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Ken Mehlman said he hoped to expand the Republican base as chairman of the party.
updated 11/15/2004 6:11:45 PM ET 2004-11-15T23:11:45

President Bush’s choice to head the Republican Party, Ken Mehlman, said Monday that he hoped to extend the party’s grip on power in Washington.

“Nothing is permanent in politics,” said Mehlman, who managed Bush’s re-election campaign and is now slated to head the Republican National Committee. “The goal is how do you — both in the short term and the long term — do things to make it sustainable?”

“Ken has served the Republican Party and the president with honor and distinction,” White House press secretary Scott McClellan said, adding that Mehlman had “a clear vision for making our gains long lasting.”

With Mehlman and White House strategist Karl Rove at the helm, Bush won re-election by more than 3 million votes and Republicans expanded their majorities in the House and the Senate. Republicans also hold most of the governor’s and state legislative seats nationwide.

Mehlman, 38, a protege of Rove, said he also hoped to expand the Republican base. While winning re-election with 51 percent of the vote, Bush improved his support among Hispanics, Catholics, women and others key voting blocs.

The current Republican chairman, Ed Gillespie, is returning to the private sector, and the Republican National Committee will select a replacement early next year. Bush’s recommendation virtually guarantees Mehlman the job.

Bush praised Gillespie in a statement. “He helped bring many new people to our cause by sharing our vision of a safer world and a more hopeful America. His successful efforts in outreach, registration and voter turnout will be an enduring legacy on which to build a long-lasting governing coalition,” Bush said.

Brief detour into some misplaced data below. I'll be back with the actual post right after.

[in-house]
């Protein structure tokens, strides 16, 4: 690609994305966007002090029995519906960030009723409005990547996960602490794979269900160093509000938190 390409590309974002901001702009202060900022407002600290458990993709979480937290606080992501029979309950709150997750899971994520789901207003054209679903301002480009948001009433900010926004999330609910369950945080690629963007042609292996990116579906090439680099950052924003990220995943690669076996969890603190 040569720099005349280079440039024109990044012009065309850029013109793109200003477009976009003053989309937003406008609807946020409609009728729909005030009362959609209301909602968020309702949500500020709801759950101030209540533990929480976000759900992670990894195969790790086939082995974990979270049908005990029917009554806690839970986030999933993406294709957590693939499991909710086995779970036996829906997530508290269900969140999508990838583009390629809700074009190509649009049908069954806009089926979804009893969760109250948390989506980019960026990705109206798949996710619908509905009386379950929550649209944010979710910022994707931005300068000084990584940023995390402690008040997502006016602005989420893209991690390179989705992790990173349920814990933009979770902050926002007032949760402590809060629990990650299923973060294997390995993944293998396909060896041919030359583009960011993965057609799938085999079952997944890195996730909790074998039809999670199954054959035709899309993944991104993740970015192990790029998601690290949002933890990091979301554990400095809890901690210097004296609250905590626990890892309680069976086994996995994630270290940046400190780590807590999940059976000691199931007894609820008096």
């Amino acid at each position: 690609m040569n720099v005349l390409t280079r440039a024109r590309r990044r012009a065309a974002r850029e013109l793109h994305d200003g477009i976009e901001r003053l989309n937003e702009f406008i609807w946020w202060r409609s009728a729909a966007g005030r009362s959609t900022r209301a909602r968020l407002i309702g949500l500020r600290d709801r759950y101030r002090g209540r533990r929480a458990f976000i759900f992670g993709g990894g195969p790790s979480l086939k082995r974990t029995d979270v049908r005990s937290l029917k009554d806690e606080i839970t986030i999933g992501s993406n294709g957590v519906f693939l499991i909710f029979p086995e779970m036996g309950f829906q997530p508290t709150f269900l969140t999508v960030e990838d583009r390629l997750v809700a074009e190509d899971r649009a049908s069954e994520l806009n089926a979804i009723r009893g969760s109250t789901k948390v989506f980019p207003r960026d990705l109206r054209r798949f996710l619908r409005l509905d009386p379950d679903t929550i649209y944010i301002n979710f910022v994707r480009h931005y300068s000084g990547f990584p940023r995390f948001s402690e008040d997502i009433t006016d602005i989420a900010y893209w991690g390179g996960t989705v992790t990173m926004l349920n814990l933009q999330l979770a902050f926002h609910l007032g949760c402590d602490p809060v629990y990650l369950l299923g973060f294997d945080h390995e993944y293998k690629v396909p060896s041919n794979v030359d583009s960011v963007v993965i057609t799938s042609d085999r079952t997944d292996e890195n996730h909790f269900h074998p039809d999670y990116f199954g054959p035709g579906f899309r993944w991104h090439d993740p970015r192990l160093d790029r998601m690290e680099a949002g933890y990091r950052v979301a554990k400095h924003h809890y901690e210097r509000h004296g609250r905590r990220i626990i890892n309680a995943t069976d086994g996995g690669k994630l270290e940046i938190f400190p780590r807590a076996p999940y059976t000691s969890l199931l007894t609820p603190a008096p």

While Rove is considered the driving force behind Bush’s political strategy, Mehlman is widely credited as the organizing genius who turned White House orders into action. From the campaign’s headquarters in Arlington, Va., he oversaw an Amway-like political organization that recruited tens of thousands of volunteers, assigned them political tasks and held them accountable.

Mehlman directed a multimillion-dollar advertising and operations budget while smoothing over conflicts among the White House, the campaign and the scores of senior Republicans who offered advice and criticism from the sidelines.

Mehlman served as White House political director under Rove before heading the re-election campaign. In 2000, he served as national field director for the Bush campaign, charged with coordinating the efforts of Republican leaders in every state.

Before joining Bush’s team, Mehlman worked on Capitol Hill and practiced environmental law in Washington. He is a graduate of Harvard Law School and Franklin & Marshall College in Lancaster, Pa.

Democrats are also replacing their party chairman early next year, but the process is more open because there is no titular head of the party.

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